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;; Without helpers
(apply * (map inc (reduce + 0 [1 2 3 4 5])))
;; using ->>
(->> (reduce + 0 [1 2 3 4 5])
(map inc)
(apply *))
;; broken up using let
(let [reduced (reduce + 0 [1 2 3 4 5])
mapped (map inc reduced)]
(apply * mapped)
;; using as-> (best, in my opinion)
(as-> [1 2 3 4 5] num-vec
(reduce + 0 num-vec)
(map inc num-vec)
(apply * num-vec))
@sdegutis

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commented Sep 6, 2013

(->> [1 2 3 4 5]
     (reduce + 0)
     (map inc)
     (apply *))
@brandonbloom

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commented Sep 6, 2013

(let [num-vec [1 2 3 4 5]]
  (reduce + 0 num-vec)
  (map inc num-vec)
  (apply * num-vec))
@brandonbloom

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commented Sep 6, 2013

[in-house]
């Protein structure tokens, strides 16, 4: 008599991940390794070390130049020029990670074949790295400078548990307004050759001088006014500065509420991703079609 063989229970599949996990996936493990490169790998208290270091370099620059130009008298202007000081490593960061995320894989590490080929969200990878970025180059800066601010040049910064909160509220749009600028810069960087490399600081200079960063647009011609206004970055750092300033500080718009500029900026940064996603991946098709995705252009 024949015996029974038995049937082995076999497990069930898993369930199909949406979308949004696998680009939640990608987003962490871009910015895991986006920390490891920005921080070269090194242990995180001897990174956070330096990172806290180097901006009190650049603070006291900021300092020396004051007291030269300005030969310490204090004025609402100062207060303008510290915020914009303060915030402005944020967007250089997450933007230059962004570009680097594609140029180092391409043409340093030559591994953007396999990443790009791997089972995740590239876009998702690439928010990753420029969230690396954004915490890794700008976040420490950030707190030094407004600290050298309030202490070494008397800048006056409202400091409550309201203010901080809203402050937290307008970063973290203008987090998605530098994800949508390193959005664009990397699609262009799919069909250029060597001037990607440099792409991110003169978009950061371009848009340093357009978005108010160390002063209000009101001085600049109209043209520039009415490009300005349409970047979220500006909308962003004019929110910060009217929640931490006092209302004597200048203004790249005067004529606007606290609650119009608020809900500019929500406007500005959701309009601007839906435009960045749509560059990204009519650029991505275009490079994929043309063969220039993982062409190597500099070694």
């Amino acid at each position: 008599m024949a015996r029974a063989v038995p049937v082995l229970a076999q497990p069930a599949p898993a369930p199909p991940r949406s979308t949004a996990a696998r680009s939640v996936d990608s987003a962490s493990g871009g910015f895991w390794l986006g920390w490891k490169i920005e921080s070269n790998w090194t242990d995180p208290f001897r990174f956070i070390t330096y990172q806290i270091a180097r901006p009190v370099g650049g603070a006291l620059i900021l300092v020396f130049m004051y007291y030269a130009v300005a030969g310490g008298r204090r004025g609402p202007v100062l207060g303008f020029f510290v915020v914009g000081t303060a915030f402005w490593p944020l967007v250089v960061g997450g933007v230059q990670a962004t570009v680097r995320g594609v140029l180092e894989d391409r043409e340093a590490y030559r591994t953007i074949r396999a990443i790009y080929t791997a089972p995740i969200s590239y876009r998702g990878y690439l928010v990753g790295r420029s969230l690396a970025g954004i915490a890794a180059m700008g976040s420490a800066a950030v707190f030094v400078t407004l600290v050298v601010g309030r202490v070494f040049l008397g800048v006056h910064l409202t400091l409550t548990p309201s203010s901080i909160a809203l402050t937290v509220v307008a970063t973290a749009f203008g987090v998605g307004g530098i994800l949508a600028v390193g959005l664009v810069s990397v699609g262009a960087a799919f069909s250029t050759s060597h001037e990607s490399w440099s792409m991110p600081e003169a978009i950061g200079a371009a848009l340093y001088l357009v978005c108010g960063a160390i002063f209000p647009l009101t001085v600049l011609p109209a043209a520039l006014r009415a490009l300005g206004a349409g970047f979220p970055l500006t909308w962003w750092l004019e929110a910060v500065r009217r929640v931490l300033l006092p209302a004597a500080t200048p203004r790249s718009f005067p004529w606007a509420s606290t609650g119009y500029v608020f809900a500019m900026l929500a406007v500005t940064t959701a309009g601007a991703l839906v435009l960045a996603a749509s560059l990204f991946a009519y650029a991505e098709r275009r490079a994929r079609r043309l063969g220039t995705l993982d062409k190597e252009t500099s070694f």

But yeah, clearly ->> wins

@cjfrisz

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Owner Author

commented Sep 6, 2013

Yeah, dude, that let don't work.

@danneu

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commented Sep 6, 2013

@brandonbloom, I guess you meant:

(let [num-vec [1 2 3 4 5]
      num-vec (reduce + 0 num-vec)
      num-vec (map inc num-vec)]
  (apply * num-vec)))

I never even knew about as-> until now. But it's nice in that it doesn't depend on arg order like -> and ->>.

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